College football wrapup: 2014-15

The 2014 college football season is in the books, and Ohio State is the first school to win a national championship determined by a postseason playoff system.

Beyond the usual discussion of champions and coaching legacies (quickly: Urban Meyer– three national championships at two different schools, evil; Nick Saban– four national championships at two different schools, merely soulless), one of the central season-in-review topics of conversation, at least in these parts, is whether the SEC is over. Surprisingly but also not surprisingly, Paul Finebaum, voice of the SEC, answers the question implied in the previous sentence in the affirmative. (UPDATE: PFT Commenter emphatically concurs.) Although he’s been developing his position over the course of his daily radio show since roughly the first of the year, he summed up the general point in his appearance on Keith Olbermann’s show just before the national championship game:

In short: “It was a pretty bad year for the SEC.”

Although I contemplated the notion of Peak SEC at least as early as December 2012 and later pegged the possible date somewhat more recently, I’m not sure I agree that the SEC is over.

The SEC’s bowl record was 7-5. (They were 7-3 last year.) The Pacific Twelve was 6-2 (exclusive of Oregon’s national championship loss), the Big Ten was 5-5 (exclusive of Ohio State’s national championship win), the Big XII was 2-5, and the ACC was 4-7. In other words, among the power five conferences, the SEC had the most teams playing in bowl games and notched the second-best winning percentage.

What seems to concern Finebaum, though, is a sudden lack of championships. That people think the SEC is done for because one of its members hasn’t played for a national championship in a whole year and hasn’t won one in a whole two years is a testament to the never-before-seen degree of dominance the conference produced during the BCS era. Prior to Ohio State’s inaugural CFP championship on Monday, the Big Ten had 1.5 national championships since 1970. The SEC had nine in the BCS era (i.e., since 1998) alone. The ACC had two BCS championships, the ACC had two, the (now-defunct for football purposes) Big East had one, and the then-Pac Ten had one, since vacated.

After the hunt for Mississippi October turned up empty and OSU knocked Alabama out in the semis, the SEC may need to do a little more to earn its seeds next year, but I’m not sure we can say the conference is measurably weaker simply because it failed to produce a national champion this year. If anything, the above suggests the conference is as deep as ever.

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Transitioning toward the offseason and the 2015 season, I’ll use this space to remind everyone that Michigan State’s only losses in 2014 were to Ohio State and Oregon. The Spartans face both teams again in 2015, albeit without the aid of their departed defensive coordinator, Pat Narduzzi. Continue reading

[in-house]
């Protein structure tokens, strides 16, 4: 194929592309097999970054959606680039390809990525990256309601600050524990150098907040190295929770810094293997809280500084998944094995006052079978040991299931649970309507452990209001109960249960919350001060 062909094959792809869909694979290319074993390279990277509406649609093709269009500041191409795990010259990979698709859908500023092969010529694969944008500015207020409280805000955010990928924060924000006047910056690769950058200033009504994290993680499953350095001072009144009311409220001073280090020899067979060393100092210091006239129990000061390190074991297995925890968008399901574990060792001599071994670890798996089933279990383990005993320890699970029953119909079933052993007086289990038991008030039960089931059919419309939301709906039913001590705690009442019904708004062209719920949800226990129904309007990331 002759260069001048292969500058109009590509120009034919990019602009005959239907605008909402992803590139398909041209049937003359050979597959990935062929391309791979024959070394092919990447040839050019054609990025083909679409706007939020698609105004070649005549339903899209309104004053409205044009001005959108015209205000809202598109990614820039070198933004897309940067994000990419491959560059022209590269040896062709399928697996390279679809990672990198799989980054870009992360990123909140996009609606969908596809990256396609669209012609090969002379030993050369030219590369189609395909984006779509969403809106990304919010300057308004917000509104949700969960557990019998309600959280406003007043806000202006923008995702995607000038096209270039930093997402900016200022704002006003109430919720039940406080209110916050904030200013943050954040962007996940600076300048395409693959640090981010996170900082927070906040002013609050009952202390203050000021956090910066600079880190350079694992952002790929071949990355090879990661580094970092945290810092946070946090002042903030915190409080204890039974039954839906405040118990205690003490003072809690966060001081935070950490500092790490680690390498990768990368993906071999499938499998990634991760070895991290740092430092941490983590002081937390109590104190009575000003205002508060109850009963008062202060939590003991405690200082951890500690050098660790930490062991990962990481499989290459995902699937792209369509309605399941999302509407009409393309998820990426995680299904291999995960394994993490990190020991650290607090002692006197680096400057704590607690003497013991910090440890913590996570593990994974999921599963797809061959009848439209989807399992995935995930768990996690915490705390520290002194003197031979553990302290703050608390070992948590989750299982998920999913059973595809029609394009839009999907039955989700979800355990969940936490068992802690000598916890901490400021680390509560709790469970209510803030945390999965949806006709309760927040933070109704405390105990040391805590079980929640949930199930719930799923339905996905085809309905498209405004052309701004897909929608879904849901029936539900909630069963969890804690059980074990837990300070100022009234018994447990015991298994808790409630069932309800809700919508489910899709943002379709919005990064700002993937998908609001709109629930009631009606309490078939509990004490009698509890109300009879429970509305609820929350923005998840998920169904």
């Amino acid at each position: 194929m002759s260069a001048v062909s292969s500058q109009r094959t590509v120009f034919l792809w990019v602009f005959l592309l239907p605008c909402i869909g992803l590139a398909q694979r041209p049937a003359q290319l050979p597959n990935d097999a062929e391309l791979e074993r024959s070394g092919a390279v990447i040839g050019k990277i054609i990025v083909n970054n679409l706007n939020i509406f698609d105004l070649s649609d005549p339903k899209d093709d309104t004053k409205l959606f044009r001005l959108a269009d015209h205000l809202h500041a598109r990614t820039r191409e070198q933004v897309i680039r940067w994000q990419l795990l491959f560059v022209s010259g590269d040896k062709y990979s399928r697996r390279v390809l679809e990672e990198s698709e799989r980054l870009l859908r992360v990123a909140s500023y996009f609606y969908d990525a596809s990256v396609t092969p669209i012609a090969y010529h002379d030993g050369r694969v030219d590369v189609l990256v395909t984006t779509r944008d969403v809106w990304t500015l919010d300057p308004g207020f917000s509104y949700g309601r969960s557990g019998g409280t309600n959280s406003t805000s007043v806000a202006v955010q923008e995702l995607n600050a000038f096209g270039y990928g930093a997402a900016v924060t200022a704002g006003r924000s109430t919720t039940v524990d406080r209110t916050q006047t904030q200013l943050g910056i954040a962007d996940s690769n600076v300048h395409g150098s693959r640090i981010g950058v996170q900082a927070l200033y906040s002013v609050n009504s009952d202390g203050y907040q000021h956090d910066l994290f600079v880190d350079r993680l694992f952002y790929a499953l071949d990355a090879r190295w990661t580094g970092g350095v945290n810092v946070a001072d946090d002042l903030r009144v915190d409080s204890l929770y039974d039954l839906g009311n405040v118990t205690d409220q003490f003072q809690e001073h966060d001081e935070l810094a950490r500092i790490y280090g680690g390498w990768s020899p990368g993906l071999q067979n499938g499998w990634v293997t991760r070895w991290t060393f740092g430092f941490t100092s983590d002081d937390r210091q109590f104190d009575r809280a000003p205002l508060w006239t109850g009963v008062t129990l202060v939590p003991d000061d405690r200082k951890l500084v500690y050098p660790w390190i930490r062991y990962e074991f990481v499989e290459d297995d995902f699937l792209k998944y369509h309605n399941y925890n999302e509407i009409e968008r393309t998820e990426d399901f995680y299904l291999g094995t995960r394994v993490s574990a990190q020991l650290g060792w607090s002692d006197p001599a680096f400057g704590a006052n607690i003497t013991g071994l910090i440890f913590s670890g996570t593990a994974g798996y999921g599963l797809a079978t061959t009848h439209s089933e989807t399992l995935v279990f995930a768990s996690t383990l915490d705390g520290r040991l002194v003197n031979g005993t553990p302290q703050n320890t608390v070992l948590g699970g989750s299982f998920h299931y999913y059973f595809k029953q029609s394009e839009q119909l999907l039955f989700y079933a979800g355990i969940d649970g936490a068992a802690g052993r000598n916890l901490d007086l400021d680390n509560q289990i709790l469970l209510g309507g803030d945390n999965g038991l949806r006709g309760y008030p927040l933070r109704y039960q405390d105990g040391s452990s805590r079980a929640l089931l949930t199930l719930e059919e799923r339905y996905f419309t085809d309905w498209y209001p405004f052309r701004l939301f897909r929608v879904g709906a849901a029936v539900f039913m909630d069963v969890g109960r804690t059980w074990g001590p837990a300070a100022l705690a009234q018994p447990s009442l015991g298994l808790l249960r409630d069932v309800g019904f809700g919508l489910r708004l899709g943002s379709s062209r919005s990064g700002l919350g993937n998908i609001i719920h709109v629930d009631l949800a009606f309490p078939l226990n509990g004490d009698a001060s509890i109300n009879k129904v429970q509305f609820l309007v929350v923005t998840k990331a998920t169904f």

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Narrow Margin Monday

Excepting the above-depicted forty gambler-point swing victory by Middle Tennessee State University, the Volunteer State’s biggest school, over Georgia Tech, there were a lot of close college football games on Saturday. Michigan State lost by one to Ohio State. Although the internet’s had a lot to say about that game in the way of eye-gouging, taunting, and the pregame game tape exchange, there’s not much to say about the game itself beyond the observation that OSU’s Braxton Miller is pretty good. Even though it was high scoring, West Virginia only beat Baylor by a touchdown in Morgantown. Of course, it was really high scoring. Like 70-63. Big Ten basketball territory. Other top-25 games, though not quite as close, probably were closer than the winning team would’ve preferred. Alabama beat Ole Miss 33-14 in a game that was in reach for the underdogs (underbears?) in the fourth quarter. Washington State put up 26 against Oregon, which is 26 more than Arizona could do. Texas and Oklahoma State went to the wire, and UGA-UT was a one-score game as well. Clemson got back to its winning ways with a 45-31 win over woeful Boston College.

The pros sang a different tune on Sunday, though, at least in part, when Denver found its legs against Oakland (38-6), New England posted 52 on Buffalo, and San Francisco bounced back with a 34-0 shutout of the dead-in-the-water-not-walking-on-water J-e-t-s. There were some close games in the NFL too, as the Cardinals won by three in overtime to inexplicably stay undefeated, and the Saints lost by one to stay defeated.

On the topic of defeats, the U.S. team absolutely melted down on the last day of the Ryder Cup, surrendering a supposedly insurmountable lead. We now return to our regular golf coverage, which, absent Jungle Bird, is nonexistent.